Research Celebrates Positive Impact Of Cadet Forces

Cadets standing

An independent report has highlighted the positive impact the UK Cadet Forces has on young people’s development, Cadet Force Adult Volunteers (CFAVs) and wider society.  

The four-year study by the University of Northampton found Cadet Forces has a significant effect on young people, increasing their performance at school and improving their employment and career prospects. The impact is particularly strong for those Cadets that suffer economic and other disadvantages.

In July 2016 the Institute for Social Innovation and Impact at the university was commissioned to undertake the longitudinal research project named, What is the social impact and return on investment resulting from expenditure on the Cadet Forces in the UK?

The research project was designed to help understand the social impact and return on investment resulting from the Ministry of Defence’s expenditure on Cadets and the Cadet Expansion Programme.

Professor Simon Denny, Institute for Social Innovation and Impact, the University of Northampton said:

‘Our research has concluded that the Cadet Forces provide structured challenge, discipline, training, education and, importantly, fun. Cadets and their adult volunteer instructors gain new skills and qualifications which increase their education and employment opportunities.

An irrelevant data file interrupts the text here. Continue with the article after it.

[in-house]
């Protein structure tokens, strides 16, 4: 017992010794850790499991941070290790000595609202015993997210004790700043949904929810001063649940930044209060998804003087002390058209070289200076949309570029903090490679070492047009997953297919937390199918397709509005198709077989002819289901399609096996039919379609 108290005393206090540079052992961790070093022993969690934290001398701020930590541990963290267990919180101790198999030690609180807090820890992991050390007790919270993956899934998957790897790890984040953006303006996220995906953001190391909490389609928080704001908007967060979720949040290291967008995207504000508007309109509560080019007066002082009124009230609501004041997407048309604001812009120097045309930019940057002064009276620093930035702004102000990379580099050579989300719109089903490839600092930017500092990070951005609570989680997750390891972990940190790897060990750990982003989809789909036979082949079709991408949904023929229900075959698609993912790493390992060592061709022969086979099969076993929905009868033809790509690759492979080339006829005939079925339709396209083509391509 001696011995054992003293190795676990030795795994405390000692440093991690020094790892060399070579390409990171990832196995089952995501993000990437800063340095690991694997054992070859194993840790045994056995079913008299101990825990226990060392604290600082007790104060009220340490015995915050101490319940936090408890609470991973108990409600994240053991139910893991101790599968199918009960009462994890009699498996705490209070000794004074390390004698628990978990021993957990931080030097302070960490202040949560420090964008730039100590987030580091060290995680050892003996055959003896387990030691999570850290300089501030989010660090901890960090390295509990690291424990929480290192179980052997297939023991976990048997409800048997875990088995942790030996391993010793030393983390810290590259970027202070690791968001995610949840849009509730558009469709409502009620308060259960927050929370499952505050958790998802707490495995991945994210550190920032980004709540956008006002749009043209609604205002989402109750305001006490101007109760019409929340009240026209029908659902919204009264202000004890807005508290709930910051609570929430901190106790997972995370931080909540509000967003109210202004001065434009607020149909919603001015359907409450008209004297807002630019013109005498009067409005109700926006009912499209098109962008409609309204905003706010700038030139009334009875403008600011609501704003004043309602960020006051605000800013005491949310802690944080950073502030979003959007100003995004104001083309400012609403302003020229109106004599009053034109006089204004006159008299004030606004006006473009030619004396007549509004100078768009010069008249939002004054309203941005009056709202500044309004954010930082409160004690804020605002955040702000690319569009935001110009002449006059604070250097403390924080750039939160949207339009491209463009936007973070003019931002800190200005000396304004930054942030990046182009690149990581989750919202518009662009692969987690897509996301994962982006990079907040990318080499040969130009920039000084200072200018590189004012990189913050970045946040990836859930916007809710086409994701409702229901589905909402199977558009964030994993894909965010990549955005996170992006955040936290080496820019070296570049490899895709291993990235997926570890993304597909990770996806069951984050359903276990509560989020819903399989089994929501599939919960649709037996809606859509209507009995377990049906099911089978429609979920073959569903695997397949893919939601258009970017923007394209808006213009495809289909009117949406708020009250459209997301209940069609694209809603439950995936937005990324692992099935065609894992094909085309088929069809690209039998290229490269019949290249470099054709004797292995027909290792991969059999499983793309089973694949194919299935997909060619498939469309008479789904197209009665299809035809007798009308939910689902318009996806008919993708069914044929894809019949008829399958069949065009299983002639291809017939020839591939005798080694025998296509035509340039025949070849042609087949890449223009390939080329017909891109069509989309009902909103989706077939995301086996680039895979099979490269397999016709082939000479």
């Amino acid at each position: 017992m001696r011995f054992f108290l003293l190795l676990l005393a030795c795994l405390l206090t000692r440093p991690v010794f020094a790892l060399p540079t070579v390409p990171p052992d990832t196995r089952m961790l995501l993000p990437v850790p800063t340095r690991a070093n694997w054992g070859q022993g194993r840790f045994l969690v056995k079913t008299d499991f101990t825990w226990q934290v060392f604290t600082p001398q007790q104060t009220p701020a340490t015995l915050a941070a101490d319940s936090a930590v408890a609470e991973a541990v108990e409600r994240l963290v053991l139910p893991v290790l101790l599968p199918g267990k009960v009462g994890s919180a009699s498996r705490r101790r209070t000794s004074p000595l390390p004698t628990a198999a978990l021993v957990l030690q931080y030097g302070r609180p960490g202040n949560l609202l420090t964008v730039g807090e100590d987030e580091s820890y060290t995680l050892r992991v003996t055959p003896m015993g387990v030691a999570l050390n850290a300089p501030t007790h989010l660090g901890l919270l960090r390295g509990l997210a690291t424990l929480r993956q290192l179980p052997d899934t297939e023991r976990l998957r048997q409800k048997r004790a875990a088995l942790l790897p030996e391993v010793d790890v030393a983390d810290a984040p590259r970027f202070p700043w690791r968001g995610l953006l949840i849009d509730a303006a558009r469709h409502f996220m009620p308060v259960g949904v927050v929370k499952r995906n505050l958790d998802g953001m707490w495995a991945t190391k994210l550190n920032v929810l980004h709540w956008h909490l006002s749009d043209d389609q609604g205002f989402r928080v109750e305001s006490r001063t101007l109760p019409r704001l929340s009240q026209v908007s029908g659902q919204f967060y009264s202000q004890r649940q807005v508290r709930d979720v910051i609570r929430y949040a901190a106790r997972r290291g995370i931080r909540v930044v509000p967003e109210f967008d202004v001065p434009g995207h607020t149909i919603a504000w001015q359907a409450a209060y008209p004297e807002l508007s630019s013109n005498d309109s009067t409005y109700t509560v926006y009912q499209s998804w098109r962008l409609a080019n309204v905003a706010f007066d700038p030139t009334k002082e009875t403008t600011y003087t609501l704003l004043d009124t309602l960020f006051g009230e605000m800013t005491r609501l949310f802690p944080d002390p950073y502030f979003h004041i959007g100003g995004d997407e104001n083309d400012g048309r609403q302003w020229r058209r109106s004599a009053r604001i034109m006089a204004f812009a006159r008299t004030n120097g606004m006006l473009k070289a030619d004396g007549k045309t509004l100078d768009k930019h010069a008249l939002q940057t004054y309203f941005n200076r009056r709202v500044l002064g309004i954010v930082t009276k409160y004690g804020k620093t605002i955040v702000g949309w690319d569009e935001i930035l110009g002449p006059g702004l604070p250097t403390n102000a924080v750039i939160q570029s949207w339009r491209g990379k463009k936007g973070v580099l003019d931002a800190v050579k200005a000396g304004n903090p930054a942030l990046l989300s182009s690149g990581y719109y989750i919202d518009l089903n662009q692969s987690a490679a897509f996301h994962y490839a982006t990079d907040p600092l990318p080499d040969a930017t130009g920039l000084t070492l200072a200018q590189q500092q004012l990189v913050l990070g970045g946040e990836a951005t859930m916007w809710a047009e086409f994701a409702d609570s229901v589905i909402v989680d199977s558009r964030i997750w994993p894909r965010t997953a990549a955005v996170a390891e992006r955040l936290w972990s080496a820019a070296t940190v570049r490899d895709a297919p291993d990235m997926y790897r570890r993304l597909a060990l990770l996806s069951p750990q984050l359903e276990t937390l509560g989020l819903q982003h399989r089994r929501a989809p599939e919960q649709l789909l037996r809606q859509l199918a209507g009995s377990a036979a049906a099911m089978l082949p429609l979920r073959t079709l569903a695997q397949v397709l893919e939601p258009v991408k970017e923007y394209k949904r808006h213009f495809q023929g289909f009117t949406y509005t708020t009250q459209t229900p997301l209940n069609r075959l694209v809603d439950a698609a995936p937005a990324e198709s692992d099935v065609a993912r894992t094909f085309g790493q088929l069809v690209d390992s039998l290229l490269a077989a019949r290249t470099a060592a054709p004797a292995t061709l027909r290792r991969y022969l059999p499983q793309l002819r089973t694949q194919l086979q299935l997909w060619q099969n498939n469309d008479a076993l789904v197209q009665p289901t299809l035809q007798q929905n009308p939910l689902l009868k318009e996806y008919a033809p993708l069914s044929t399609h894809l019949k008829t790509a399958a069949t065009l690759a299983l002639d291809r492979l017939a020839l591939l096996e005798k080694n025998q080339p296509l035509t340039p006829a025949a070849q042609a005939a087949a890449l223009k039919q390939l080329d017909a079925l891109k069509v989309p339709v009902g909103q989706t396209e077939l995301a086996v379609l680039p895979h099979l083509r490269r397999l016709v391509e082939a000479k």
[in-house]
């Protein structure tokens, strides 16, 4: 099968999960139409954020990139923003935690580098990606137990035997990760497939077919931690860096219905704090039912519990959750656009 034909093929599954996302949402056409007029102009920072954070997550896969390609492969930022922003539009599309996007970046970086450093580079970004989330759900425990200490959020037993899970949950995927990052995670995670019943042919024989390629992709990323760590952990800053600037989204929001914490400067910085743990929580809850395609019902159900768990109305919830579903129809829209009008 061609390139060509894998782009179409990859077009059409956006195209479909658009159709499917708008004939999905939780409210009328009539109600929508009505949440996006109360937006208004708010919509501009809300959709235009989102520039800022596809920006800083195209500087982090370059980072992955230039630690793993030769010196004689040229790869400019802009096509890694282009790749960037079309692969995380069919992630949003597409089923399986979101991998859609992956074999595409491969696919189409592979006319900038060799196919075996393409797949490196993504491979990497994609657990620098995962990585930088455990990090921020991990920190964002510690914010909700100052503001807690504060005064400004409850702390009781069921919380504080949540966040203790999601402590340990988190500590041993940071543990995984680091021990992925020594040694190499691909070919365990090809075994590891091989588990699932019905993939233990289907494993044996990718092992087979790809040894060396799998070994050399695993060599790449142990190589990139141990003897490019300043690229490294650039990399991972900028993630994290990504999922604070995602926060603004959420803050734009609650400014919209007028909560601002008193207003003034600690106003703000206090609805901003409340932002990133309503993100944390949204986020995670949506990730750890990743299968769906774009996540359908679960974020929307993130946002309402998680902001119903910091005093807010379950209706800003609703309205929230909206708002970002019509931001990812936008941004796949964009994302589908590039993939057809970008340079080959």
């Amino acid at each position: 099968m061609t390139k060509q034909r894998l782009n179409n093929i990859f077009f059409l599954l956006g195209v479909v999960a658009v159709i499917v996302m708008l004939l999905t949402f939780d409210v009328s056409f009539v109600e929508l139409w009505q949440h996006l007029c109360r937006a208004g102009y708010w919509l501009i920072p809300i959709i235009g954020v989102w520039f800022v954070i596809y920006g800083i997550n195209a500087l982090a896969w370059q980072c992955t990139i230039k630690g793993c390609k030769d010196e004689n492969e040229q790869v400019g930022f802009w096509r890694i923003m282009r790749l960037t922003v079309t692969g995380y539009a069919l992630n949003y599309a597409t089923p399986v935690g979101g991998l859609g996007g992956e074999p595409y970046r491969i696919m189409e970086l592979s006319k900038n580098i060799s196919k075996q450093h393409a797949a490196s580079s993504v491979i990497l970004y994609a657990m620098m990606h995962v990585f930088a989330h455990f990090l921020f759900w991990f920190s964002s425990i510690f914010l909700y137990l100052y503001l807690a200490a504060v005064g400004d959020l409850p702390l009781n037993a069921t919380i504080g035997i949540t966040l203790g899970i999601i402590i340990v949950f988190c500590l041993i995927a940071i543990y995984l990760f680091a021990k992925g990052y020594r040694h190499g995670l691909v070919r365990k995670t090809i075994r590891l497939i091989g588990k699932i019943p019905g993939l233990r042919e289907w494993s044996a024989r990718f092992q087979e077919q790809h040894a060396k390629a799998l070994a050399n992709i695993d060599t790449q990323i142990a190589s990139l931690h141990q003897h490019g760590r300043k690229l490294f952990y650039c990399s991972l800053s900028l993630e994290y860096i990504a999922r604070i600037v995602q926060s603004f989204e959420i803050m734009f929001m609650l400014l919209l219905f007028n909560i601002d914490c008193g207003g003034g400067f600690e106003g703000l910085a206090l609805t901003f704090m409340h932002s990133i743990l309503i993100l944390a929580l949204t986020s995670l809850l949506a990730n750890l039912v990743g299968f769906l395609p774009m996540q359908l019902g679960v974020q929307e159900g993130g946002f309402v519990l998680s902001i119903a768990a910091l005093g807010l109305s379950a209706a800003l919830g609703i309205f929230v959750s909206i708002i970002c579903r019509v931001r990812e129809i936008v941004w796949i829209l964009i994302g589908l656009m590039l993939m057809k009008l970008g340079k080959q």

‘The positive impacts on social mobility are, frankly, amazing. The Cadet Forces represent a very good use of taxpayers’ money.’

The report found participation in the Cadet Forces developed a number of key attributes which enhances young people’s:

  • Communication skills
  • Confidence
  • Resilience
  • Leadership
  • Respect for diversity

Improved mental and physical well-being and strong community links are included in the findings. The well-being benefits from participation may result in fewer visits to the GP or less use of mental health support services.

In addition, research found Cadet Forces also deliver a wide range of other impacts. The approximate 29,000 CFAVs each provide around 400 hours volunteering per annum, worth a total of 11.6 million hours per year. These CFAVs can gain other benefits from their volunteering such as improved career prospects and health benefits.

Read the full report: What is the social impact and return on investment resulting from expenditure on the Cadet Forces in the UK?

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